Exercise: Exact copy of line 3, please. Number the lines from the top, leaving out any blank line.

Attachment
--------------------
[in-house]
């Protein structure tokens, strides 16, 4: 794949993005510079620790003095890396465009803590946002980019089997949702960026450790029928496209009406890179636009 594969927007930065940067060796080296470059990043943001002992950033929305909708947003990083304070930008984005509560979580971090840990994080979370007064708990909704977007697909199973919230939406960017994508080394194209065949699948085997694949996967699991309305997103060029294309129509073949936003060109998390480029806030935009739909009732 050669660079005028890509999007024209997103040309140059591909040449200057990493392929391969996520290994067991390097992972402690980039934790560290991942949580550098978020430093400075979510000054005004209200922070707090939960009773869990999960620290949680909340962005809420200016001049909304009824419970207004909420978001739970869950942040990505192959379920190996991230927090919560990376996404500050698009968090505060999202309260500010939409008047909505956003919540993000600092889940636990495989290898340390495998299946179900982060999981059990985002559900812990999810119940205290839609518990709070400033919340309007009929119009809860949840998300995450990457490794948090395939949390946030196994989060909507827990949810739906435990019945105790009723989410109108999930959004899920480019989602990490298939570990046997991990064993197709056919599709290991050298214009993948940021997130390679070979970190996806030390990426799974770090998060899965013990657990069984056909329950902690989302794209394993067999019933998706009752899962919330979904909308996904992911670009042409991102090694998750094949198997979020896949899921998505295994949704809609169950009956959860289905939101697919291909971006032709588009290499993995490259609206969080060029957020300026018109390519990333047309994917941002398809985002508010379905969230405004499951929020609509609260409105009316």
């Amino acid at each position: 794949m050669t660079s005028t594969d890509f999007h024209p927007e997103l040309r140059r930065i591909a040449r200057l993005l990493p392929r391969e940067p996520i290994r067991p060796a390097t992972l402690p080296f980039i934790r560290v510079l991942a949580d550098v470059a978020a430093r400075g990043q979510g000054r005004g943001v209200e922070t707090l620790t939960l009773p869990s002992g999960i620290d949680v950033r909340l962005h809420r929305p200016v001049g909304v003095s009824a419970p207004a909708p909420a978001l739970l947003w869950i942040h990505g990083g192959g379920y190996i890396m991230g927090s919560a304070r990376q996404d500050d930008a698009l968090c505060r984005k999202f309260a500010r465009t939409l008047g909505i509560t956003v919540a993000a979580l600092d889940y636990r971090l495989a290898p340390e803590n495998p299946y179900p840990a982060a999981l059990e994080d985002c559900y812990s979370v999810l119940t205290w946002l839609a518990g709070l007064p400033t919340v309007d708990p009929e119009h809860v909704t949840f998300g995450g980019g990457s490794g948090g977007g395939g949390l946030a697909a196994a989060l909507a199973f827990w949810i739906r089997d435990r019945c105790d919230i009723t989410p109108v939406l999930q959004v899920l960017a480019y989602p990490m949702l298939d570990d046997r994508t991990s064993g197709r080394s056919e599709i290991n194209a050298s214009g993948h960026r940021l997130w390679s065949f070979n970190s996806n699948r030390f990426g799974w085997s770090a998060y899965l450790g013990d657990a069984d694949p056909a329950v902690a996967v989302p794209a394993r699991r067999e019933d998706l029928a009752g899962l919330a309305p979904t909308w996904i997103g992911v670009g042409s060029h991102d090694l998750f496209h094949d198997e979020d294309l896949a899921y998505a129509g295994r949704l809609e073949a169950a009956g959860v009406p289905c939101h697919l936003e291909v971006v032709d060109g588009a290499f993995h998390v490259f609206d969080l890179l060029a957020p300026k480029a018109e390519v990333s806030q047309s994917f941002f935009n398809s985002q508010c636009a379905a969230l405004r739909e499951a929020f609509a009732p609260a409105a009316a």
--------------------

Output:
């Amino acid at each position: 794949m050669t660079s005028t594969d890509f999007h024209p927007e997103l040309r140059r930065i591909a040449r200057l993005l990493p392929r391969e940067p996520i290994r067991p060796a390097t992972l402690p080296f980039i934790r560290v510079l991942a949580d550098v470059a978020a430093r400075g990043q979510g000054r005004g943001v209200e922070t707090l620790t939960l009773p869990s002992g999960i620290d949680v950033r909340l962005h809420r929305p200016v001049g909304v003095s009824a419970p207004a909708p909420a978001l739970l947003w869950i942040h990505g990083g192959g379920y190996i890396m991230g927090s919560a304070r990376q996404d500050d930008a698009l968090c505060r984005k999202f309260a500010r465009t939409l008047g909505i509560t956003v919540a993000a979580l600092d889940y636990r971090l495989a290898p340390e803590n495998p299946y179900p840990a982060a999981l059990e994080d985002c559900y812990s979370v999810l119940t205290w946002l839609a518990g709070l007064p400033t919340v309007d708990p009929e119009h809860v909704t949840f998300g995450g980019g990457s490794g948090g977007g395939g949390l946030a697909a196994a989060l909507a199973f827990w949810i739906r089997d435990r019945c105790d919230i009723t989410p109108v939406l999930q959004v899920l960017a480019y989602p990490m949702l298939d570990d046997r994508t991990s064993g197709r080394s056919e599709i290991n194209a050298s214009g993948h960026r940021l997130w390679s065949f070979n970190s996806n699948r030390f990426g799974w085997s770090a998060y899965l450790g013990d657990a069984d694949p056909a329950v902690a996967v989302p794209a394993r699991r067999e019933d998706l029928a009752g899962l919330a309305p979904t909308w996904i997103g992911v670009g042409s060029h991102d090694l998750f496209h094949d198997e979020d294309l896949a899921y998505a129509g295994r949704l809609e073949a169950a009956g959860v009406p289905c939101h697919l936003e291909v971006v032709d060109g588009a290499f993995h998390v490259f609206d969080l890179l060029a957020p300026k480029a018109e390519v990333s806030q047309s994917f941002f935009n398809s985002q508010c636009a379905a969230l405004r739909e499951a929020f609509a009732p609260a409105a009316a």